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Implied Agreements As the Basis of a Probate Claim In Illinois

Article written by Illinois & Iowa Attorney Kevin O'Flaherty
Updated on
February 27, 2020

In this article, we’ll discuss what an Implied Agreement is versus an explicit or contractual agreement, some factors the courts look at when determining the validity of an implied agreement, how whether the caregiver is related to the decedent affects claims, and what evidence is needed to overcome a presumption of gratuity.

Claims based on implied agreements have long been a thorn in the side of quick, painless litigation. Trying to prove that an agreement exists between two or more parties without a written contract can be difficult, especially in the case of a probate claim, when one member of the agreement has died. Generally, when terms are agreed upon, written down, and signed the agreement becomes an explicit contract. Also, in the absence of a document stating the specific terms, if it can be proven the two parties discussed the terms and came to an agreement, the argument can still be made for an implied contract or explicit agreement. Typically, the terms, conditions and ultimately the validity of an implied agreement will be confirmed by the actions of the parties involved. A simple example of an implied agreement might be you speak with a friend or acquaintance at length who is a home decorator, he or she suggests a number of improvements to your home and even drafts up a simple design blueprint. Under “implied by law” even though you didn’t explicitly discuss payment of the service rendered by the decorator you could still receive a bill and be required by law to pay.

Determining the Validity of an Implied Agreement

  • Kin or Family Relationship Between the Parties - If the parties involved are unrelated (normally the courts are looking at 1st and 2nd degrees of relation, such as a spouse, sibling, parent, child, niece, 1st cousin, etc) then it’s more likely the court will favor the implied agreement;
  • If the receiving party asked for the services or made no attempt to deny services - This point seems straightforward and the court would normally favor the implied agreement, but in the case of the receiving party being physically incapacitated and unable to make decisions for themselves the court would look at the role of the guardian if they were not also the caretaker;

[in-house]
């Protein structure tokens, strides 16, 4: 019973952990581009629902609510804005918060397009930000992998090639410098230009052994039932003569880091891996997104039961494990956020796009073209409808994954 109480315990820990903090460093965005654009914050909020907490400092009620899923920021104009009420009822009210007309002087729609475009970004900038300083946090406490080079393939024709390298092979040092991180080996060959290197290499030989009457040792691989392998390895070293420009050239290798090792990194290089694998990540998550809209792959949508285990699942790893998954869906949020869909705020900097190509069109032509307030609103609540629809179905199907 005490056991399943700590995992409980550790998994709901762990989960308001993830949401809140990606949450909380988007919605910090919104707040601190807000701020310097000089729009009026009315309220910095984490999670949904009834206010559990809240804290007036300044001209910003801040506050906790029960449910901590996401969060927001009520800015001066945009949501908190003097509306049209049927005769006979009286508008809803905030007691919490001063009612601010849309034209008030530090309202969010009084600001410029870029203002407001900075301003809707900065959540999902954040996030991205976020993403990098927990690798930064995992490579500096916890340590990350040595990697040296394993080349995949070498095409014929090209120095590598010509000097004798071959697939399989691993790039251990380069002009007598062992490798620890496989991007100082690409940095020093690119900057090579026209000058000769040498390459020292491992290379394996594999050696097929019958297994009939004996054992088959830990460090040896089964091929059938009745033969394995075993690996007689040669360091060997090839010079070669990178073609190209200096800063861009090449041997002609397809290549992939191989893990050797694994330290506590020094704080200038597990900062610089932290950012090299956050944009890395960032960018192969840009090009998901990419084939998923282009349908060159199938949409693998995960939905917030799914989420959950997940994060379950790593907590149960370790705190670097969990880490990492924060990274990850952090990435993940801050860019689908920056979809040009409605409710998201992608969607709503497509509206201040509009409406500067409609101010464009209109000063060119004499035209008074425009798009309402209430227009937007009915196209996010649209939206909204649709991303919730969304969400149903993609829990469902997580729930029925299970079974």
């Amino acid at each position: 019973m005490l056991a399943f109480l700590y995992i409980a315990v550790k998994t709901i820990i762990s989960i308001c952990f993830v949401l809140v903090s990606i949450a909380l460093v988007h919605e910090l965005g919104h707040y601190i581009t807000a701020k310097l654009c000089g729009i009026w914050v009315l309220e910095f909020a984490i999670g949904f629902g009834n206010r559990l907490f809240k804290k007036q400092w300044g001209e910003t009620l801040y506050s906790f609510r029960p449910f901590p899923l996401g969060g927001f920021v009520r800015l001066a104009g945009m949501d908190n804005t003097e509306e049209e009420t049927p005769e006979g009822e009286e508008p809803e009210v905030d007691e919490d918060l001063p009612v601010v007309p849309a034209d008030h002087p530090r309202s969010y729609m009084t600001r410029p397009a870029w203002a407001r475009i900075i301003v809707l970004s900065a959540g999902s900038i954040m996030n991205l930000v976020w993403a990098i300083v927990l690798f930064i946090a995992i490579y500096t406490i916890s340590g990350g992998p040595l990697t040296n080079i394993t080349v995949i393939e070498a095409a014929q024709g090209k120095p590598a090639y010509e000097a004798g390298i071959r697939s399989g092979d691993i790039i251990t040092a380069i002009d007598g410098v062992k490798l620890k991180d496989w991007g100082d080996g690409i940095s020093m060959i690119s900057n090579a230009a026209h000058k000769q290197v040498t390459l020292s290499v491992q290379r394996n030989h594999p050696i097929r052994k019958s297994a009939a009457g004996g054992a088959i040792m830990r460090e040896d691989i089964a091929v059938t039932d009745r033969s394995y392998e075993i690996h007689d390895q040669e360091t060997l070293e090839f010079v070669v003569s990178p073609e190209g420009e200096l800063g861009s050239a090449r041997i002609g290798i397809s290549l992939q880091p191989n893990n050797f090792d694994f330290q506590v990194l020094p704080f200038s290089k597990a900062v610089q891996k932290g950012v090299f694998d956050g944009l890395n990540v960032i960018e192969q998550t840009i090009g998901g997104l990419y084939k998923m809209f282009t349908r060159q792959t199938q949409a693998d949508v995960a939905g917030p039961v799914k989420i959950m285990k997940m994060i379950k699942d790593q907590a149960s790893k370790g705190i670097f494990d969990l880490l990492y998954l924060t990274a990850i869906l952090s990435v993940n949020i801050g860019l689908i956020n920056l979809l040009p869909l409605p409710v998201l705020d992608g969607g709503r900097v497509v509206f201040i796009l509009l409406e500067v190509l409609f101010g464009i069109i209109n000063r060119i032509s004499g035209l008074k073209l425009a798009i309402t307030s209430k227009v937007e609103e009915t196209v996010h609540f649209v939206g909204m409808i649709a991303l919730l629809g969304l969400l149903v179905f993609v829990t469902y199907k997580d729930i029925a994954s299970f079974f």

• Frequency and scope of care - How often the care was done (daily, weekly, etc, or no discernible frequency) and what was done will be evaluated when determining the validity of an implied agreement of care.

Many probate claims dealing with an implied agreement for care involve two or more parties with an existing relationship, usually a relative. The timetable for the establishment of the implied agreement is often disputable and the scope of care frequently changes over time. A case can be further complicated if the parties involved were sharing the same dwelling and/or sharing living expenses. In Illinois, the courts more easily support an implied agreement claim when the parties are unrelated and often services by family members are generally presumed to be rendered without expectation of payment. Below are some examples of implied agreement claims in Illinois and their rulings.

  1. Two nieces provided care for an aunt who lived with one of the nieces. Upon the death of the aunt, the nieces both filed implied agreement claims against the aunt’s estate for compensation. Initially, because of the relationship between the parties the case was dismissed, but after moving to the appellate court it was determined that the nieces were to be compensated based on the testimony of third parties stating the aunt wanted the nieces to be compensated.
  2. In a case involving a near-familial relationship, the claimant lived in some capacity with the decedent for over twenty years, providing services such as carpentry, upholstery, etc, and in the decedent’s time of illness, some form of care giving. When examining the two parties’ relationship further it was found they often celebrated birthday parties together, exchanged gifts, and the claimant went to many of the decedent’s family member’s funerals. The court found that the claimant and decedent shared a near-familial relationship and viewed the care as gratuitous. Once the assumption of gratuity is raised, it becomes the claimant’s responsibility to prove otherwise.

Overcoming the Presumption of Gratuity

An expressed or implied contract will typically be enough to overcome the presumption of gratuity in the eyes of the court. Some other factors relevant in reversing the presumption of gratuity include:

  • Circumstances under which the claimant first began providing services to the decedent;
  • The decedent’s failure to reciprocate through money or exchange of services in kind;
  • The effect of the claimant services on the decedent’s estate;
  • The degree of the services rendered by the claimant, specifically if they go far beyond what is normal for a domestic relationship;
  • The financial situation of the parties involved
  • Any language in the decedent’s trust or will, involving the claimant

The important lesson to learn from this article is that it is that if you find yourself suddenly taking on caregiver duties, even for a family member, and you’re concerned about appropriate restitution now or in the future, it is best to have at the very least a simple contract written up and signed by all parties involved.

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